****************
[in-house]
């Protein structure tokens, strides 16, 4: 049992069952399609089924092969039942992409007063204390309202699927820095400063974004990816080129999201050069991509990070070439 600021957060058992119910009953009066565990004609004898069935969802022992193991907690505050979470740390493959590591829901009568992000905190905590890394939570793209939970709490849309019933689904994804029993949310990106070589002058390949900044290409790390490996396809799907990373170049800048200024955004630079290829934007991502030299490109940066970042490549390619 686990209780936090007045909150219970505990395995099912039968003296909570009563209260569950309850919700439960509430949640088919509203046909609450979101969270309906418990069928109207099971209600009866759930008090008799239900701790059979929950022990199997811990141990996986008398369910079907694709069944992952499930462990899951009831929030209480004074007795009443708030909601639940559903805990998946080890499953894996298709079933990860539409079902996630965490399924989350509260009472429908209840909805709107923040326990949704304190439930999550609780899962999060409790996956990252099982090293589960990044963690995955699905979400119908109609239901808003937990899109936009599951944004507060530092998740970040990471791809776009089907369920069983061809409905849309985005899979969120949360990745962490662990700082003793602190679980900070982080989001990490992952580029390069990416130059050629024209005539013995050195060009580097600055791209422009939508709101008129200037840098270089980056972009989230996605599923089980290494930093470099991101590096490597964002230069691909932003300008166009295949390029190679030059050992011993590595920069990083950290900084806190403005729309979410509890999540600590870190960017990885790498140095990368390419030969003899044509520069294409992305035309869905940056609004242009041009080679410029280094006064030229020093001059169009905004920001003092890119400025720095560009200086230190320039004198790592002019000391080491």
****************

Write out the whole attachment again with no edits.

[in-house]
């Protein structure tokens, strides 16, 4: 049992069952399609089924092969039942992409007063204390309202699927820095400063974004990816080129999201050069991509990070070439 600021957060058992119910009953009066565990004609004898069935969802022992193991907690505050979470740390493959590591829901009568992000905190905590890394939570793209939970709490849309019933689904994804029993949310990106070589002058390949900044290409790390490996396809799907990373170049800048200024955004630079290829934007991502030299490109940066970042490549390619 686990209780936090007045909150219970505990395995099912039968003296909570009563209260569950309850919700439960509430949640088919509203046909609450979101969270309906418990069928109207099971209600009866759930008090008799239900701790059979929950022990199997811990141990996986008398369910079907694709069944992952499930462990899951009831929030209480004074007795009443708030909601639940559903805990998946080890499953894996298709079933990860539409079902996630965490399924989350509260009472429908209840909805709107923040326990949704304190439930999550609780899962999060409790996956990252099982090293589960990044963690995955699905979400119908109609239901808003937990899109936009599951944004507060530092998740970040990471791809776009089907369920069983061809409905849309985005899979969120949360990745962490662990700082003793602190679980900070982080989001990490992952580029390069990416130059050629024209005539013995050195060009580097600055791209422009939508709101008129200037840098270089980056972009989230996605599923089980290494930093470099991101590096490597964002230069691909932003300008166009295949390029190679030059050992011993590595920069990083950290900084806190403005729309979410509890999540600590870190960017990885790498140095990368390419030969003899044509520069294409992305035309869905940056609004242009041009080679410029280094006064030229020093001059169009905004920001003092890119400025720095560009200086230190320039004198790592002019000391080491």